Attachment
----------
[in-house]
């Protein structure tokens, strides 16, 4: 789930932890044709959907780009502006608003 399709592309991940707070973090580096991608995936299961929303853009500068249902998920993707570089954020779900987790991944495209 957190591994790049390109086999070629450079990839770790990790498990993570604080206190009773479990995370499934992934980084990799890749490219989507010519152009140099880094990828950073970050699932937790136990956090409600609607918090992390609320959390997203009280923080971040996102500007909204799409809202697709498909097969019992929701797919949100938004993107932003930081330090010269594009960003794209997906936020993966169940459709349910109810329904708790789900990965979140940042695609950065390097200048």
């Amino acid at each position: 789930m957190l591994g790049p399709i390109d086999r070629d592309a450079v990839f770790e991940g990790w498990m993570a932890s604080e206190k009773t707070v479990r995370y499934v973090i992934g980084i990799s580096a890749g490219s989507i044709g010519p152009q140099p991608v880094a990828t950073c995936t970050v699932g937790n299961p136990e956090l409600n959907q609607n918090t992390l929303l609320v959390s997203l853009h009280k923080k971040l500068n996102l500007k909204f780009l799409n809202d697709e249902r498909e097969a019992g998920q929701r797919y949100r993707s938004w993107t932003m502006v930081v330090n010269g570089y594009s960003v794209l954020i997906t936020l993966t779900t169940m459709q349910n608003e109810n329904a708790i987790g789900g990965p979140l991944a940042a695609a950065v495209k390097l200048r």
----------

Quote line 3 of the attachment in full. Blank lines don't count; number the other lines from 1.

């Amino acid at each position: 789930m957190l591994g790049p399709i390109d086999r070629d592309a450079v990839f770790e991940g990790w498990m993570a932890s604080e206190k009773t707070v479990r995370y499934v973090i992934g980084i990799s580096a890749g490219s989507i044709g010519p152009q140099p991608v880094a990828t950073c995936t970050v699932g937790n299961p136990e956090l409600n959907q609607n918090t992390l929303l609320v959390s997203l853009h009280k923080k971040l500068n996102l500007k909204f780009l799409n809202d697709e249902r498909e097969a019992g998920q929701r797919y949100r993707s938004w993107t932003m502006v930081v330090n010269g570089y594009s960003v794209l954020i997906t936020l993966t779900t169940m459709q349910n608003e109810n329904a708790i987790g789900g990965p979140l991944a940042a695609a950065v495209k390097l200048r």